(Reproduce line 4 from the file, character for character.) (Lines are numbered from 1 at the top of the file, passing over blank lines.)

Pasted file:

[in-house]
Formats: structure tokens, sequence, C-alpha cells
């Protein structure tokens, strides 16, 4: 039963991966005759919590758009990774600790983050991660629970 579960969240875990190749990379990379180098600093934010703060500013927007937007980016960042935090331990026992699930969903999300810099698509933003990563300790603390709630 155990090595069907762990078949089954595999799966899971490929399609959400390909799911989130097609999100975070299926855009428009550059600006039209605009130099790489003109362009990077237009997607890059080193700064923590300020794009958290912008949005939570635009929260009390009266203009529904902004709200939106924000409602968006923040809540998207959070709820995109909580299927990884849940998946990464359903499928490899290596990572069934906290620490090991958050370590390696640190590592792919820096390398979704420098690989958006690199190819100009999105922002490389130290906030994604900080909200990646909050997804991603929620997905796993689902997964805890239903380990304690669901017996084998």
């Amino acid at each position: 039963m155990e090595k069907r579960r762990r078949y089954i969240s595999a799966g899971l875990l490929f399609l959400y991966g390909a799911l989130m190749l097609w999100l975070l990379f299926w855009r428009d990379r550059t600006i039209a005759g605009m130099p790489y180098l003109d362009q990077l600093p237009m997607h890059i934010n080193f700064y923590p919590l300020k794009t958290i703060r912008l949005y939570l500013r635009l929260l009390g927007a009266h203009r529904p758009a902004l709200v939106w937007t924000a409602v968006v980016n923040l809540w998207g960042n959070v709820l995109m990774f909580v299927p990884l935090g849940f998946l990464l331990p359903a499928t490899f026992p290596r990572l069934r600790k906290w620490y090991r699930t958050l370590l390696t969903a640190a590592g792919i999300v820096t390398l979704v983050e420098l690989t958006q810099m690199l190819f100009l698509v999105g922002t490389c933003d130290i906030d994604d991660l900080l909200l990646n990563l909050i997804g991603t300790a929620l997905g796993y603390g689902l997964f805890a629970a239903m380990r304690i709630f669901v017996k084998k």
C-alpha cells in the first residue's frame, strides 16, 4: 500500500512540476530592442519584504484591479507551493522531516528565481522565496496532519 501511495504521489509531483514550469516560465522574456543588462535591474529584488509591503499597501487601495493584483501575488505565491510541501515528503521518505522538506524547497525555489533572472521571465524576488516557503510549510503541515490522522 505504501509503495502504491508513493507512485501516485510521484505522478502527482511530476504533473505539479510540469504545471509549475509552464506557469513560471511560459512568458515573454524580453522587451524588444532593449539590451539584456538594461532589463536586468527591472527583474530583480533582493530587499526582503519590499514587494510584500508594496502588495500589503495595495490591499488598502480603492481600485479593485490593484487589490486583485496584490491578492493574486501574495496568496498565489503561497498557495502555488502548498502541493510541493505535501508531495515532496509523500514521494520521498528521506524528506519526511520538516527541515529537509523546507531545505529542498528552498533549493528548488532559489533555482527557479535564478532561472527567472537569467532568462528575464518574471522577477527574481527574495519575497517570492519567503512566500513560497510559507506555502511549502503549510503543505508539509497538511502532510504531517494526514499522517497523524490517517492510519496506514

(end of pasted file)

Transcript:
């Amino acid at each position: 039963m155990e090595k069907r579960r762990r078949y089954i969240s595999a799966g899971l875990l490929f399609l959400y991966g390909a799911l989130m190749l097609w999100l975070l990379f299926w855009r428009d990379r550059t600006i039209a005759g605009m130099p790489y180098l003109d362009q990077l600093p237009m997607h890059i934010n080193f700064y923590p919590l300020k794009t958290i703060r912008l949005y939570l500013r635009l929260l009390g927007a009266h203009r529904p758009a902004l709200v939106w937007t924000a409602v968006v980016n923040l809540w998207g960042n959070v709820l995109m990774f909580v299927p990884l935090g849940f998946l990464l331990p359903a499928t490899f026992p290596r990572l069934r600790k906290w620490y090991r699930t958050l370590l390696t969903a640190a590592g792919i999300v820096t390398l979704v983050e420098l690989t958006q810099m690199l190819f100009l698509v999105g922002t490389c933003d130290i906030d994604d991660l900080l909200l990646n990563l909050i997804g991603t300790a929620l997905g796993y603390g689902l997964f805890a629970a239903m380990r304690i709630f669901v017996k084998k």